Medically unexplained visual symptoms – the eyes and the mind

Written by: Dr Annegret Dahlmann-Noor
Published: | Updated: 29/11/2019
Edited by: Bronwen Griffiths

Children may experience problems with their eyes and vision which are sometimes difficult to explain. Often, these symptoms occur when children are worried or anxious about something – other children at school, a difficult time at home, periods of exam stress, or similar events. Typical vision problems include blurred vision, tunnel vision, double vision, or seeing coloured lights or shapes. Dr Annegret Dahlmann-Noor, an experienced ophthalmologist, explains the unexplainable!

Sometimes children experience vision problems which are hard to explain.

What happens at the eye appointment?

The ophthalmologist (eye doctor) will take a full history, and may ask about worries at school or at home. Young children will be assessed by orthoptists, health professionals trained in assessing vision and eye movements in children. Sometimes children who complain of blurred vision actually have normal vision on the orthoptic tests, which can be of great reassurance to their parents and carers.

The ophthalmologist will then examine the eyes and carry out a test for glasses. If all these tests are normal, some children may have specialised tests which check whether the retina, the thin layer at the back of the eye which turns light into electrical signals, and the optic nerve, which takes the visual information to the brain, are working normally. Some children may also have an MRI scan of their eye sockets and brain.

If all is normal, a diagnosis of “medically unexplained visual symptoms” is very likely. The eye doctor will explain to the child and their family that there is no physical problem with the eyes and vision, and that for unknown reasons, the mind is not processing the visual information as well as it should. Fortunately, these problems very nearly always resolve on their own.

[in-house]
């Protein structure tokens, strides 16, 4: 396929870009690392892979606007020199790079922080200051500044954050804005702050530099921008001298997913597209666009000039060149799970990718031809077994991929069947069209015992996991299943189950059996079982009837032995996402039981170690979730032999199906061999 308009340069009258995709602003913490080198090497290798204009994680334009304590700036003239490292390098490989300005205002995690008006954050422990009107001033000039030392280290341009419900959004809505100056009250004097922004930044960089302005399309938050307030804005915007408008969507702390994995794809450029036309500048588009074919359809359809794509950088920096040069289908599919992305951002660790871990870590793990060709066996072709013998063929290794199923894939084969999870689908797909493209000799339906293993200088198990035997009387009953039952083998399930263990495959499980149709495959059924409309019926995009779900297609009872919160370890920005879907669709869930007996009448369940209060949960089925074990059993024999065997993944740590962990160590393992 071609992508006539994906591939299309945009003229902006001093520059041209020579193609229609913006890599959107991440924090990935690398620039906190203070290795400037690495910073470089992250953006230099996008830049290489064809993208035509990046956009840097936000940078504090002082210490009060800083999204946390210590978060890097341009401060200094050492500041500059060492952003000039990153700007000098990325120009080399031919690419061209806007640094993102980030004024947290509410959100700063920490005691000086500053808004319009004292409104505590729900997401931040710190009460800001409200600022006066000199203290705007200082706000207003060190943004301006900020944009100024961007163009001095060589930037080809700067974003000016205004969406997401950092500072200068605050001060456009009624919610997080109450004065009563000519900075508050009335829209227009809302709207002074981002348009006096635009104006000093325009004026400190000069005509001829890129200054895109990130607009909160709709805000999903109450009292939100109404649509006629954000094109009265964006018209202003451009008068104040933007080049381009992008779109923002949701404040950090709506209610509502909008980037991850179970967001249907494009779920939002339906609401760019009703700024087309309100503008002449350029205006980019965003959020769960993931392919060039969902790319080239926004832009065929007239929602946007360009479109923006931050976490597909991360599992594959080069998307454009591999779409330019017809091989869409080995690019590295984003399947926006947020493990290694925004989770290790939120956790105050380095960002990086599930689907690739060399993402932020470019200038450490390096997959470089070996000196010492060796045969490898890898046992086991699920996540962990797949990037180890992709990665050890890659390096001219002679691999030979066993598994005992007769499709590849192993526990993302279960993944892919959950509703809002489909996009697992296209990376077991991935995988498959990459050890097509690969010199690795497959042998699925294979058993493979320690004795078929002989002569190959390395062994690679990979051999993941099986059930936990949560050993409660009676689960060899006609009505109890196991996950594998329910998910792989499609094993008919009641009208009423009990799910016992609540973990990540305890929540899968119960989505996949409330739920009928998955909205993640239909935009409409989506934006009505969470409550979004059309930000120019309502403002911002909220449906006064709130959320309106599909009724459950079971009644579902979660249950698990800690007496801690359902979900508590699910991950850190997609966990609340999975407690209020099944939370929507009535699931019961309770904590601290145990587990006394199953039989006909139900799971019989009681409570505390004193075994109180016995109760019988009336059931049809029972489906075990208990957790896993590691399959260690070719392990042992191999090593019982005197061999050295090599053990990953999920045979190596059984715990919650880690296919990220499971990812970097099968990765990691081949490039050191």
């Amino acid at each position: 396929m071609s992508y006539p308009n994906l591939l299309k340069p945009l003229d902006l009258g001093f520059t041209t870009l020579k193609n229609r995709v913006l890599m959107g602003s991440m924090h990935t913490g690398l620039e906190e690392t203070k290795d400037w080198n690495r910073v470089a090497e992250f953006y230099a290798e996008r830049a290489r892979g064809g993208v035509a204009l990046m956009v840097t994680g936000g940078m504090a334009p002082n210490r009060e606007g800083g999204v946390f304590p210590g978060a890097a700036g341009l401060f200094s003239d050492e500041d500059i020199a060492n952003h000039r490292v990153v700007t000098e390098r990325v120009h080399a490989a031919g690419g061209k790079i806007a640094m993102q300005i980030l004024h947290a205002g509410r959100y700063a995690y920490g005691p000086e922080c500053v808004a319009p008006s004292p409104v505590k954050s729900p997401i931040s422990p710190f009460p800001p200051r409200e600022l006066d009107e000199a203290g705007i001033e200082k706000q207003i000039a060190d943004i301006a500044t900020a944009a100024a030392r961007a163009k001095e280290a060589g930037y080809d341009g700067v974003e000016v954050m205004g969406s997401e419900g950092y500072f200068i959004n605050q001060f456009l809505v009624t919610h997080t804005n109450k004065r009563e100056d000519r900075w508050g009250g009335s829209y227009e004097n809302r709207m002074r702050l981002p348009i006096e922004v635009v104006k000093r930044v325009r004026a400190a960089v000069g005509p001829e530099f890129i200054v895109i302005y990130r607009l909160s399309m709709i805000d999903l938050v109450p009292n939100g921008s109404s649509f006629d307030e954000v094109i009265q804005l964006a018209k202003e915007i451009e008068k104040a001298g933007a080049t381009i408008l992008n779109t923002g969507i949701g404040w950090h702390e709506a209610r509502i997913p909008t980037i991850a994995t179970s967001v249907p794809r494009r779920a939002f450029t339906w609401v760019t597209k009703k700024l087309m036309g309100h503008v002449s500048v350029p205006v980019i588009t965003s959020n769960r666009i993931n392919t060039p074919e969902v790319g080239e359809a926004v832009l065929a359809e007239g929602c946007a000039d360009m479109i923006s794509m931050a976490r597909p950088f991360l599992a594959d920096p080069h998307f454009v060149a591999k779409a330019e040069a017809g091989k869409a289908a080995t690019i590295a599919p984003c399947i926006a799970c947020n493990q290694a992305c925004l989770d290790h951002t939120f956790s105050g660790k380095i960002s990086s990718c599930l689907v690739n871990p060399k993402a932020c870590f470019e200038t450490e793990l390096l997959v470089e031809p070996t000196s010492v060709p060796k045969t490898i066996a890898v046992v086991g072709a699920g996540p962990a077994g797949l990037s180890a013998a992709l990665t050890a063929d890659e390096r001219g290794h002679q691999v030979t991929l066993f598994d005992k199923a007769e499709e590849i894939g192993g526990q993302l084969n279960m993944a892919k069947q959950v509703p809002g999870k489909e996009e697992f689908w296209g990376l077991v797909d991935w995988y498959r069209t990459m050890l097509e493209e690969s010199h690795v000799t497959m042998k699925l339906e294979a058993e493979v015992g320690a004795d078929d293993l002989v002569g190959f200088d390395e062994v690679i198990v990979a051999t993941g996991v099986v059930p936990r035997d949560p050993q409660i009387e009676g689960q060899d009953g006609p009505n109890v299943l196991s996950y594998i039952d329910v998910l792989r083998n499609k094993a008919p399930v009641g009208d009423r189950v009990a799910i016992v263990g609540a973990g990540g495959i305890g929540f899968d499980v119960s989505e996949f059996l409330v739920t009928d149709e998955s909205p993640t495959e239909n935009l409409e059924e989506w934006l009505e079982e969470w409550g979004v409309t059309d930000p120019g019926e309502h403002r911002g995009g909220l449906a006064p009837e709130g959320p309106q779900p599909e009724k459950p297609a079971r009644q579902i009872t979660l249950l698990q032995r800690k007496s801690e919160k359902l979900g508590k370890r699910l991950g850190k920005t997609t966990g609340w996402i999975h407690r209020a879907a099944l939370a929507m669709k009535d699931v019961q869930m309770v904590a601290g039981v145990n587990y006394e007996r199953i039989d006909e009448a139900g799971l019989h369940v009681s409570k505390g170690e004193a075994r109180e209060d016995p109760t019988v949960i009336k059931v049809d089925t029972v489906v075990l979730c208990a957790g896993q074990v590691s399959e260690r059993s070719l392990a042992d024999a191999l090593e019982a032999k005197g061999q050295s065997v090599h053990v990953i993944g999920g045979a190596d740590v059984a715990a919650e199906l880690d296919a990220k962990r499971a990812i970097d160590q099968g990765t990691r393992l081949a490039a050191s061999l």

Will these medically unexplained visual symptoms go away?

Usually everything returns to normal within a few weeks, sometimes even within a few days of the eye tests. Sometimes it can take longer for the symptoms to resolve. Rarely, the problem can persist, but as families feel confident that there is no physical problem, they provide the reassurance that the child needs, and the children just move on and put their eye problem aside. This is a perfectly acceptable way of dealing with this issue, just as you would deal with the occasional tummy ache.

Very rarely, children can also develop other symptoms, such as tummy aches, headaches, numbness of hands or feet, or difficulties with walking. These require an assessment by a paediatrician to make sure that there are no physical causes for these problems either. If this assessment is normal, then a diagnosis of “medically unexplained symptoms” can be made. The management is the same as for the visual problems: the child needs reassurance that all is well, and that they can get on with their usual activities.

If there are underlying factors such as difficulties at school, a bereavement or other significant events, it can be helpful for the child and for the family to see a mental health professional such as counsellor, a clinical psychologist or a psychiatrist, who can provide the support that is needed to cope with stressful and unsettling situations.



If you would like more information, make an appointment with a specialist.

By Dr Annegret Dahlmann-Noor

Dr Annegret Dahlmann-Noor is the director of the children's eye service at Moorfields Eye Hospital in London, the largest children's eye care facility in the Western World. She is also Honorary Clinical Associate Professor at the prestigious University College London, one of the top universities worldwide.

After receiving her medical training in France and Germany, Dr Dahlmann-Noor specialised as an ophthalmologist, working across a number of leading hospitals in the United Kingdom. 

Dr Dahlmann-Noor specialises in eye problems in children, as well as amblyopia, blepharitis and eye surface inflammation in adults. Her current research focuses on new treatments for lazy eye and shortsightedness (myopia). Dr Dahlmann-Noor devotes much of her time to clinical research, and has been extensively published in peer-reviewed medical journals. 

Additionally, Dr Dahlmann-Noor is a member of a number of renowned medical bodies, including the Royal College of Ophthalmologists and the Royal College of Surgeons in Edinburgh. 

View Profile

Overall assessment of their patients

This website uses its own and third-party cookies to collect information in order to improve our services, to show you advertising related to your preferences, as well as to analyse your browsing habits..